The highly recommended HART bulletin this week has a piece on how the NHS is failing Covid patients by not offering any adequate early treatment, despite the now plentiful evidence of the clinical effectiveness of a number of safe, repurposed drugs.
Nearly a year and a half after the country was locked down to protect the NHS, how is the NHS performing in managing the very condition that so threatened it?
If you suspect that you or a member of your household is suffering from COVID-19 the advice is to get a test and contact NHS 111 for advice. When you do this you are asked a series of questions designed to ascertain how seriously ill you are. If you report “red flag” symptoms such as severe breathlessness or oxygen saturations below 90% quite rightly you are advised to call 999. But what about the less severe cases? The National Institute for Health and Care Excellence (NICE) has issued guidance to clinicians on how to assess and manage patients with COVID-19. Patients not severely ill and requiring hospital admission are managed in the community. The guidance advises symptomatic treatment such as a teaspoon of honey or linctus or even morphine sulphate tablets to suppress coughing. This in itself is bizarre advice, given that the British National Formulary (BNF) only recommends morphine for treatment of cough in palliative care with a ‘reminder of the risk of potentially fatal respiratory depression’. Paracetamol or ibuprofen is recommended for fever. For breathlessness it advises to keep the room cool and open a window. For agitation and anxiety it even recommends a trial of a benzodiazepine (a tranquiliser medication) despite this potentially leading to respiratory depression.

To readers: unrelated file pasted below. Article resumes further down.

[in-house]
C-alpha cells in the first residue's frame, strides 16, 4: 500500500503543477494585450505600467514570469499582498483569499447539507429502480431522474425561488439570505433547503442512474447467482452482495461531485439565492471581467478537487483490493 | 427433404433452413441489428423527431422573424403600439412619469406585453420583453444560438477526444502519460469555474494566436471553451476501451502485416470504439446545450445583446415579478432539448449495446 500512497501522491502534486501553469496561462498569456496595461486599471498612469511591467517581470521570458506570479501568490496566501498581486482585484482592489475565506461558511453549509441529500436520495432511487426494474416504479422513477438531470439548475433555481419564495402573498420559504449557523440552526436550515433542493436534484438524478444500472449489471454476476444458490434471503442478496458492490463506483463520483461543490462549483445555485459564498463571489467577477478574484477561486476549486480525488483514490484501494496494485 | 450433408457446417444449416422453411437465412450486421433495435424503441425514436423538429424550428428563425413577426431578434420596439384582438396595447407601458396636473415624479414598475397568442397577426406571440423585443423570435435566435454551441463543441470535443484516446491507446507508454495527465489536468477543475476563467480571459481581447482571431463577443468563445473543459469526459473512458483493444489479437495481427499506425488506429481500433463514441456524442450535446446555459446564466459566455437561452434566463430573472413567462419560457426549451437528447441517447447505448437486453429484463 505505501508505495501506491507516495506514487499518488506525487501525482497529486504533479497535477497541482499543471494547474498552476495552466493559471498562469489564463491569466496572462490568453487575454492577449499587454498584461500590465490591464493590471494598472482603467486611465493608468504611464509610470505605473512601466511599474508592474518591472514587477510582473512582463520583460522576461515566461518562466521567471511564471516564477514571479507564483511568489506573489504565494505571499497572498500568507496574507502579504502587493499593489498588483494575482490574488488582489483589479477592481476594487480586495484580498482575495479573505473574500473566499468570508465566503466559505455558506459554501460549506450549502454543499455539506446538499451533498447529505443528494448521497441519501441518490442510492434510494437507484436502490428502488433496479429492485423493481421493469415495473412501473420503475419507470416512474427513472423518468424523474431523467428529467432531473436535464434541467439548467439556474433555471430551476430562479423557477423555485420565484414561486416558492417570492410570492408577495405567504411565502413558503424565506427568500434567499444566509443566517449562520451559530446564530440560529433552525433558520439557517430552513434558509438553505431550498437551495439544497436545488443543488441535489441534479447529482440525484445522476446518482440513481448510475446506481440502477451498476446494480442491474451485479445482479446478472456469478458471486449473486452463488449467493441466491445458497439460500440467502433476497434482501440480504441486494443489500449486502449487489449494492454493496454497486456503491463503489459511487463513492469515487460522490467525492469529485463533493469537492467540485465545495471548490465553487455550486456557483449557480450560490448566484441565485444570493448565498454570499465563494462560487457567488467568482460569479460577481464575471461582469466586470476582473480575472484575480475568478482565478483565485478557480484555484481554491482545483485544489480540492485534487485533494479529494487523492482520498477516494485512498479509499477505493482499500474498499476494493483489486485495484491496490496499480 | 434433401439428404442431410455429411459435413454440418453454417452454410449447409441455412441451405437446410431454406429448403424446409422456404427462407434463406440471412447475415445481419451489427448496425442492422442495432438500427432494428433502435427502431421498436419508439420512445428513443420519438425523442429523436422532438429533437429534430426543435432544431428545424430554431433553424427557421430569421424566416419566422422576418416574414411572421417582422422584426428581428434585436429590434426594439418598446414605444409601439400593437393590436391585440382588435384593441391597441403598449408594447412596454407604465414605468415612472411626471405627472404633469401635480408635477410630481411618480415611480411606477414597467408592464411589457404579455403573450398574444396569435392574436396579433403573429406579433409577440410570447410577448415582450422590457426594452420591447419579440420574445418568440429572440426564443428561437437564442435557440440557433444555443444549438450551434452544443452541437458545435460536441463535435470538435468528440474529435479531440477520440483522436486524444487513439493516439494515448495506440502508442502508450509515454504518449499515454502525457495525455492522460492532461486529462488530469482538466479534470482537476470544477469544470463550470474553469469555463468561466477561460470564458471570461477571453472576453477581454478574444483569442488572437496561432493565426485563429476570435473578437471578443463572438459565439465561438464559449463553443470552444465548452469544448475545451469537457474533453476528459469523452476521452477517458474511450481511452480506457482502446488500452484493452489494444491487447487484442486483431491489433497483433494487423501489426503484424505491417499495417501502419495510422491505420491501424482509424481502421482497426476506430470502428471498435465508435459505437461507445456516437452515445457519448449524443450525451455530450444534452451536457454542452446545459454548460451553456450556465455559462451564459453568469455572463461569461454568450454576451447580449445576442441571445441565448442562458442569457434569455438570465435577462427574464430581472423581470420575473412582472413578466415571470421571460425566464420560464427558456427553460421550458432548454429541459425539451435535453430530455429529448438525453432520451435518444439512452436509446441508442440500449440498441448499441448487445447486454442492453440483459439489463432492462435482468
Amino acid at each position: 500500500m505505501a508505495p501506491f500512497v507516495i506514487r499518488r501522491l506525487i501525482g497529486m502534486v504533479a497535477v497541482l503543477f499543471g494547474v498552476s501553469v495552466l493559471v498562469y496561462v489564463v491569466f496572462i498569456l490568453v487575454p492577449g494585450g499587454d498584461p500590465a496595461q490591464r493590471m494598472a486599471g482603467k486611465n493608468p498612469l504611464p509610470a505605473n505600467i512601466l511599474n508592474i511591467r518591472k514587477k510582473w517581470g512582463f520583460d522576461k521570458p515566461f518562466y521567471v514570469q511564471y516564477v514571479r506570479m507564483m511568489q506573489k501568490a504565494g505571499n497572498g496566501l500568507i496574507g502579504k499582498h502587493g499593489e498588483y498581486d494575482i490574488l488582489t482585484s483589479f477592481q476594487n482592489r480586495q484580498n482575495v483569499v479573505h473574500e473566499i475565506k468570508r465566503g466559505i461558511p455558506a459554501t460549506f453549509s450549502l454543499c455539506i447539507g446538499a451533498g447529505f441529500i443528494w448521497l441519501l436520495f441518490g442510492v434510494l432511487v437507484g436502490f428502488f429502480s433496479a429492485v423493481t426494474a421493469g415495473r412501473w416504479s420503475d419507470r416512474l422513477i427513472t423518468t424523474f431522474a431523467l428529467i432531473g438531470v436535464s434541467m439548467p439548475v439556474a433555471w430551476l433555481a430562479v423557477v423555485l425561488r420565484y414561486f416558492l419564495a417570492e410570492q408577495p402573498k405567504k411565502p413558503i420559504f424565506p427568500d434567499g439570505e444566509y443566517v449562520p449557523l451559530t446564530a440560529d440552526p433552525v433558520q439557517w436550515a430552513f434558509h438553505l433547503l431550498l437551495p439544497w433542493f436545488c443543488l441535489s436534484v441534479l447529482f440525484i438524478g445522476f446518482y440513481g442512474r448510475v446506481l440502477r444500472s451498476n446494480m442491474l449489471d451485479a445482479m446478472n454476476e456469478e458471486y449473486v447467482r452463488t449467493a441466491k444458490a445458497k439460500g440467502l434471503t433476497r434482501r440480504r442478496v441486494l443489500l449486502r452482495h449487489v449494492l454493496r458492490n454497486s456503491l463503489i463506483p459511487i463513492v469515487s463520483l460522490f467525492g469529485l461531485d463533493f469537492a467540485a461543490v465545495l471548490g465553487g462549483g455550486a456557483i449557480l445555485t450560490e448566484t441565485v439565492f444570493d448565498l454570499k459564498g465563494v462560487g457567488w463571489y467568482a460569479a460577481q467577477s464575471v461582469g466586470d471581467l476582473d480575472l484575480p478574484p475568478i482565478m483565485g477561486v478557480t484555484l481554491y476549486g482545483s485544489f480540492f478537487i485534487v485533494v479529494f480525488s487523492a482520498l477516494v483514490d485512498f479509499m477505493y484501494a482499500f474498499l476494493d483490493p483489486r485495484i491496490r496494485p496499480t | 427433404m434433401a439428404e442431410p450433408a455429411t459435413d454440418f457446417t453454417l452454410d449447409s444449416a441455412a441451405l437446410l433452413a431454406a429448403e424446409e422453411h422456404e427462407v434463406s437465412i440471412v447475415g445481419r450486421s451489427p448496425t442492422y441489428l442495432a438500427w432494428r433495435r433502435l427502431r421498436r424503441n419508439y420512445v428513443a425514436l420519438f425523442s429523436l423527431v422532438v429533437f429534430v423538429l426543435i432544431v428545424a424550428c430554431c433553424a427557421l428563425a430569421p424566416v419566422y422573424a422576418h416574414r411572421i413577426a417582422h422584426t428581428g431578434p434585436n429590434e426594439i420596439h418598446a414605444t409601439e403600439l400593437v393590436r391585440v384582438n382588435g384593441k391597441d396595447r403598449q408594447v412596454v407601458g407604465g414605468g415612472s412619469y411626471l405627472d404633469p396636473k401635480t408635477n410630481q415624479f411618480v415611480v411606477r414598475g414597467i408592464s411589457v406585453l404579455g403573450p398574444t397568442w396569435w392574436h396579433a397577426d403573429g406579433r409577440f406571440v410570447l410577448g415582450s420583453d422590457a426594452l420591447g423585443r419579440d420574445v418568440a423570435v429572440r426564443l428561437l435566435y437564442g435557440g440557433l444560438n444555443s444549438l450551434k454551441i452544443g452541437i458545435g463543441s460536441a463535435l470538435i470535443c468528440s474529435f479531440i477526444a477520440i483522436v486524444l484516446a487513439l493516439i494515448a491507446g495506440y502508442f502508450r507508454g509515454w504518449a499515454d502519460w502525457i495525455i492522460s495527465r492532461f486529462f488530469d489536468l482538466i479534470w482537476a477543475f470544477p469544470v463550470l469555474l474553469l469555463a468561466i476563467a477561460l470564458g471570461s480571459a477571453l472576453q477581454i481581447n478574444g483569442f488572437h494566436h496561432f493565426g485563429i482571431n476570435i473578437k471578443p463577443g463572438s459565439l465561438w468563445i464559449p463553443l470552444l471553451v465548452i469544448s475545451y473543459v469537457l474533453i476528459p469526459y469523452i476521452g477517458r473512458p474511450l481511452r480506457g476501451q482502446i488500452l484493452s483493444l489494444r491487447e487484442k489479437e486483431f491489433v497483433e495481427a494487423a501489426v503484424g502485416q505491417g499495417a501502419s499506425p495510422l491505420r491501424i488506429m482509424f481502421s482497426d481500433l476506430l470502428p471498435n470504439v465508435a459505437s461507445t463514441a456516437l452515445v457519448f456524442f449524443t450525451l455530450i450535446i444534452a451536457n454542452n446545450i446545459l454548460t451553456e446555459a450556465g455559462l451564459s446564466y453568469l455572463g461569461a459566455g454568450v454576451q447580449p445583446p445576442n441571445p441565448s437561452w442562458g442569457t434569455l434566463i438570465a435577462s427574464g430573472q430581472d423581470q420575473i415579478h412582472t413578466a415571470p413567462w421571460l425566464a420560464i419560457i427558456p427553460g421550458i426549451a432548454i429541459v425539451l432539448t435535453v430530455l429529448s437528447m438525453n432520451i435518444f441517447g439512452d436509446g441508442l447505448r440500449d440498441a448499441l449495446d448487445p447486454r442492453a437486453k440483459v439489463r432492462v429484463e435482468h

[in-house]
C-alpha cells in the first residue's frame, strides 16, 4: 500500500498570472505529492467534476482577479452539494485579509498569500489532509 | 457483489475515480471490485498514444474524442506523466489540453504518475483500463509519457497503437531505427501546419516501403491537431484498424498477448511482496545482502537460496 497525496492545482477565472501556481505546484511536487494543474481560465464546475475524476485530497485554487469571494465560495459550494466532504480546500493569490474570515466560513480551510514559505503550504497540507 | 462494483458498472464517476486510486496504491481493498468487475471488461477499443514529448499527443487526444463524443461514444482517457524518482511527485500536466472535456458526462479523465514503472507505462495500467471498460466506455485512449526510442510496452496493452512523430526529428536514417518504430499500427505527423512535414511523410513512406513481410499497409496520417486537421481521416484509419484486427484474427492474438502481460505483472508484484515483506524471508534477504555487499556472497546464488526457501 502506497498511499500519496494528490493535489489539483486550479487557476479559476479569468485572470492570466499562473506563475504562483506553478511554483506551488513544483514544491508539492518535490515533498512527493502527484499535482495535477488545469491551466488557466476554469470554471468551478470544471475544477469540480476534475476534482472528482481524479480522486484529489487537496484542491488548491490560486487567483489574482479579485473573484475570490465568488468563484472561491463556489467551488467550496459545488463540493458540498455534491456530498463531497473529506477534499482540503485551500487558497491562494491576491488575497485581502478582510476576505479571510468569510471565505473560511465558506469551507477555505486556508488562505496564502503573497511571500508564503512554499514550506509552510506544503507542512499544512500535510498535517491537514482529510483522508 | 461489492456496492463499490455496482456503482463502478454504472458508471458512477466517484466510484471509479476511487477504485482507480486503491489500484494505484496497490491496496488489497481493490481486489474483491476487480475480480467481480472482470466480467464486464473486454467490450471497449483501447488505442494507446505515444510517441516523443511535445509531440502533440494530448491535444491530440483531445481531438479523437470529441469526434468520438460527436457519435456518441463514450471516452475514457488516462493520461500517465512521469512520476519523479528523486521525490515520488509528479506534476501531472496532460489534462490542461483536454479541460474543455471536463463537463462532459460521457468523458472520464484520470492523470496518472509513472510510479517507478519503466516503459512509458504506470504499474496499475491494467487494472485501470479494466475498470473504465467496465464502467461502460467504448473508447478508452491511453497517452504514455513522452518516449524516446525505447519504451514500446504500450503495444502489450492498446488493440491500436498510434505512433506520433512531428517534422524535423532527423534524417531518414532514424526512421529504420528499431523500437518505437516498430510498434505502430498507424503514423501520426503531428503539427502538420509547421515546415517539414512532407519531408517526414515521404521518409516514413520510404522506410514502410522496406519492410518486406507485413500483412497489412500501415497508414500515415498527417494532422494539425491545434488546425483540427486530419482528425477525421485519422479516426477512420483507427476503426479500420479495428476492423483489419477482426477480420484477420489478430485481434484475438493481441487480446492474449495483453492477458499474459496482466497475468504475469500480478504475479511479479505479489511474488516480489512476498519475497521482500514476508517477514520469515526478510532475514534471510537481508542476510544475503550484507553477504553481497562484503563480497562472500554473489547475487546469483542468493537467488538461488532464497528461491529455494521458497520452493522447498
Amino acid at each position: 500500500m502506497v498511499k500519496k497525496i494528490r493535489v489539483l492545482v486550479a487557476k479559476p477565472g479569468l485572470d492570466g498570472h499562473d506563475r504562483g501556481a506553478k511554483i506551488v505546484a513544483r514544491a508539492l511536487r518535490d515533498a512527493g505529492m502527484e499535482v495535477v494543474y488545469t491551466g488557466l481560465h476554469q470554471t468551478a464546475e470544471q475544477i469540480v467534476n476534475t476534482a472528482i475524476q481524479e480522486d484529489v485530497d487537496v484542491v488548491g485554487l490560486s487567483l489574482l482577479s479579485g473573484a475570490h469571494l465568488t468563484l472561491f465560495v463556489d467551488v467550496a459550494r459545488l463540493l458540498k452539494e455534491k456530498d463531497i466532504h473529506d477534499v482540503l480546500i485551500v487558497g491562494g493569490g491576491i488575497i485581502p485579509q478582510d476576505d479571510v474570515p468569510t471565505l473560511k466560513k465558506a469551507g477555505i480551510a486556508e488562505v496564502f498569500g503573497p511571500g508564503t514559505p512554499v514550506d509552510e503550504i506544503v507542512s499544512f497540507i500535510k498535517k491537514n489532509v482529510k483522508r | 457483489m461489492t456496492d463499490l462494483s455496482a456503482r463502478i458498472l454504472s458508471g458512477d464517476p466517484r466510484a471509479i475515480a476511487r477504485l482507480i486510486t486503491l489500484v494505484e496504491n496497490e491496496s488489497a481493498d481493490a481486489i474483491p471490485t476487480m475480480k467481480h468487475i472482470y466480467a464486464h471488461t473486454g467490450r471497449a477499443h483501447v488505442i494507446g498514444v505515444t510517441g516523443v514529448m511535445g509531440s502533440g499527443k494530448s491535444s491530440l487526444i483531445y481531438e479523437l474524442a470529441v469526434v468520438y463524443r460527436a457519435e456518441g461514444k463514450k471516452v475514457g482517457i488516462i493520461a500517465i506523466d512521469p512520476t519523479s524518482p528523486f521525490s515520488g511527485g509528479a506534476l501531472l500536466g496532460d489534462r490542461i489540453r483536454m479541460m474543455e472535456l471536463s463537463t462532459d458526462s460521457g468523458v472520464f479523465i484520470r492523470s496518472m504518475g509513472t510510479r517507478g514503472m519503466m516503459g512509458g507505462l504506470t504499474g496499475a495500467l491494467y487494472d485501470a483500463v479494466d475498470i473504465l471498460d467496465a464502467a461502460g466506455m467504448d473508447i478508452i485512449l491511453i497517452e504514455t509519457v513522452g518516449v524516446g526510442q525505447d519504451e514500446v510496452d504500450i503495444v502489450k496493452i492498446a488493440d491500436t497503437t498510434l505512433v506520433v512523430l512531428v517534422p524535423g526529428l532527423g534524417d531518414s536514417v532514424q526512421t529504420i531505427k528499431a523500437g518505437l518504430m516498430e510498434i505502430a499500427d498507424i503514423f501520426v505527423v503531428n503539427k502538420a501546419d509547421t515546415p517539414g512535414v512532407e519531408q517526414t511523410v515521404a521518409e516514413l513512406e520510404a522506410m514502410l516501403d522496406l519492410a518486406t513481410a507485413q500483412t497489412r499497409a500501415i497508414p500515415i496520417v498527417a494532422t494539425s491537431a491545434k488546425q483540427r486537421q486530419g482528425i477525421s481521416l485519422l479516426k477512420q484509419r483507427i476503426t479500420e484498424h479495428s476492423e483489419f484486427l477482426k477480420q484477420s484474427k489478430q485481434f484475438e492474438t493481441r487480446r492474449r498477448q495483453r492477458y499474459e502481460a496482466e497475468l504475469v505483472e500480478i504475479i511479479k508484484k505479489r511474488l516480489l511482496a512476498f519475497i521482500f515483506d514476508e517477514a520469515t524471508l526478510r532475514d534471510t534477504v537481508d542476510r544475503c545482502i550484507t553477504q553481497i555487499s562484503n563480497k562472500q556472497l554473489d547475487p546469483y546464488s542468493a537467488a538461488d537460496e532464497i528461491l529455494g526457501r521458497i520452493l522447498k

What does not feature in the guidance is early treatment of COVID-19 in the community. Drug treatments such as dexamethasone and remdesivir are recommended for hospital patients. There are a number of established medicines such as ivermectin, hydroxychloroquine, zinc and famotidine which have been advocated for early treatment. The evidence in favour of ivermectin, in particular, is growing rapidly as this meta-analysis by HART member Professor Norman Fenton and his colleague Professor Martin Neil shows.
Similarly, early administration of inhaled budesonide (an asthma drug) has been shown to reduce the likelihood of needing urgent medical care and reduced time to recovery while a peer-reviewed study in the USA showed fluvoxamine (a common antidepressant drug) prevented clinical deterioration in outpatients with clinical COVID-19.
The U.K. has been quick to roll out COVID-19 vaccines that are still undergoing their clinical trials yet seems reluctant to explore the possibility of cheap treatments with long established safety records. Surely this begs the question why?